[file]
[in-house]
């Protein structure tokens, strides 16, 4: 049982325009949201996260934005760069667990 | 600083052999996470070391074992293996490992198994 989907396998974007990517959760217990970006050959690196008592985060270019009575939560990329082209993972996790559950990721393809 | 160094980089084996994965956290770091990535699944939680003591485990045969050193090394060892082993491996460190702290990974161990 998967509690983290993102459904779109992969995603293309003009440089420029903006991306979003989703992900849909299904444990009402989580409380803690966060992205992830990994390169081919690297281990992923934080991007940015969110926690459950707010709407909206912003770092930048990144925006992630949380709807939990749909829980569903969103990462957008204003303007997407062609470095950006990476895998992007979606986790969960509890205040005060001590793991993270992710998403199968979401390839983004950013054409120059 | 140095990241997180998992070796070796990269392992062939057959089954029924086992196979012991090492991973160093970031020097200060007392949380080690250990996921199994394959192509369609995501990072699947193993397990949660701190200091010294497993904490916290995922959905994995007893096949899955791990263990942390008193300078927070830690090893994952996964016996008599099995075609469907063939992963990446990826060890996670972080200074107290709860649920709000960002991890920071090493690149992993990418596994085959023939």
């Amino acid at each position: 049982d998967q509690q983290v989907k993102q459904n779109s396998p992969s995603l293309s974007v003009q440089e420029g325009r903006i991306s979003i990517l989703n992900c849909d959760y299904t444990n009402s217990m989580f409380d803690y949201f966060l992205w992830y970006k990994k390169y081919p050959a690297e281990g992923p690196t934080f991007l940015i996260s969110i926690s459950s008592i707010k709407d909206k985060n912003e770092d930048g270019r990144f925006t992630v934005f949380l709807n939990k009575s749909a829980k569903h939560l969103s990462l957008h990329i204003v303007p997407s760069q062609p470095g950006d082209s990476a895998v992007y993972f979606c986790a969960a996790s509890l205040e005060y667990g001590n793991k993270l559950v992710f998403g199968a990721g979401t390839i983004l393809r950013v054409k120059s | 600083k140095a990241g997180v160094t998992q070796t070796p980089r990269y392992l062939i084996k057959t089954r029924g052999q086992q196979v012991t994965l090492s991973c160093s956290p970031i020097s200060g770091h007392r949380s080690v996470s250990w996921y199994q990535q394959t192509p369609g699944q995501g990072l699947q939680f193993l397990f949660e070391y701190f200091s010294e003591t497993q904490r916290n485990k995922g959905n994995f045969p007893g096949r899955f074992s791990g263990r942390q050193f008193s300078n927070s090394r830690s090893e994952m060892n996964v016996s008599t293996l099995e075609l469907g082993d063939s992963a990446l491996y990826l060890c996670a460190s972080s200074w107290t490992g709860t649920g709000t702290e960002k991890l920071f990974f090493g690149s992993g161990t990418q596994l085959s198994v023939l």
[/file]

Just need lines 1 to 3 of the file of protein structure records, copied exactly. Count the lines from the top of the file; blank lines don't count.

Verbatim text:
[in-house]
């Protein structure tokens, strides 16, 4: 049982325009949201996260934005760069667990 | 600083052999996470070391074992293996490992198994 989907396998974007990517959760217990970006050959690196008592985060270019009575939560990329082209993972996790559950990721393809 | 160094980089084996994965956290770091990535699944939680003591485990045969050193090394060892082993491996460190702290990974161990 998967509690983290993102459904779109992969995603293309003009440089420029903006991306979003989703992900849909299904444990009402989580409380803690966060992205992830990994390169081919690297281990992923934080991007940015969110926690459950707010709407909206912003770092930048990144925006992630949380709807939990749909829980569903969103990462957008204003303007997407062609470095950006990476895998992007979606986790969960509890205040005060001590793991993270992710998403199968979401390839983004950013054409120059 | 140095990241997180998992070796070796990269392992062939057959089954029924086992196979012991090492991973160093970031020097200060007392949380080690250990996921199994394959192509369609995501990072699947193993397990949660701190200091010294497993904490916290995922959905994995007893096949899955791990263990942390008193300078927070830690090893994952996964016996008599099995075609469907063939992963990446990826060890996670972080200074107290709860649920709000960002991890920071090493690149992993990418596994085959023939």
């Amino acid at each position: 049982d998967q509690q983290v989907k993102q459904n779109s396998p992969s995603l293309s974007v003009q440089e420029g325009r903006i991306s979003i990517l989703n992900c849909d959760y299904t444990n009402s217990m989580f409380d803690y949201f966060l992205w992830y970006k990994k390169y081919p050959a690297e281990g992923p690196t934080f991007l940015i996260s969110i926690s459950s008592i707010k709407d909206k985060n912003e770092d930048g270019r990144f925006t992630v934005f949380l709807n939990k009575s749909a829980k569903h939560l969103s990462l957008h990329i204003v303007p997407s760069q062609p470095g950006d082209s990476a895998v992007y993972f979606c986790a969960a996790s509890l205040e005060y667990g001590n793991k993270l559950v992710f998403g199968a990721g979401t390839i983004l393809r950013v054409k120059s | 600083k140095a990241g997180v160094t998992q070796t070796p980089r990269y392992l062939i084996k057959t089954r029924g052999q086992q196979v012991t994965l090492s991973c160093s956290p970031i020097s200060g770091h007392r949380s080690v996470s250990w996921y199994q990535q394959t192509p369609g699944q995501g990072l699947q939680f193993l397990f949660e070391y701190f200091s010294e003591t497993q904490r916290n485990k995922g959905n994995f045969p007893g096949r899955f074992s791990g263990r942390q050193f008193s300078n927070s090394r830690s090893e994952m060892n996964v016996s008599t293996l099995e075609l469907g082993d063939s992963a990446l491996y990826l060890c996670a460190s972080s200074w107290t490992g709860t649920g709000t702290e960002k991890l920071f990974f090493g690149s992993g161990t990418q596994l085959s198994v023939l």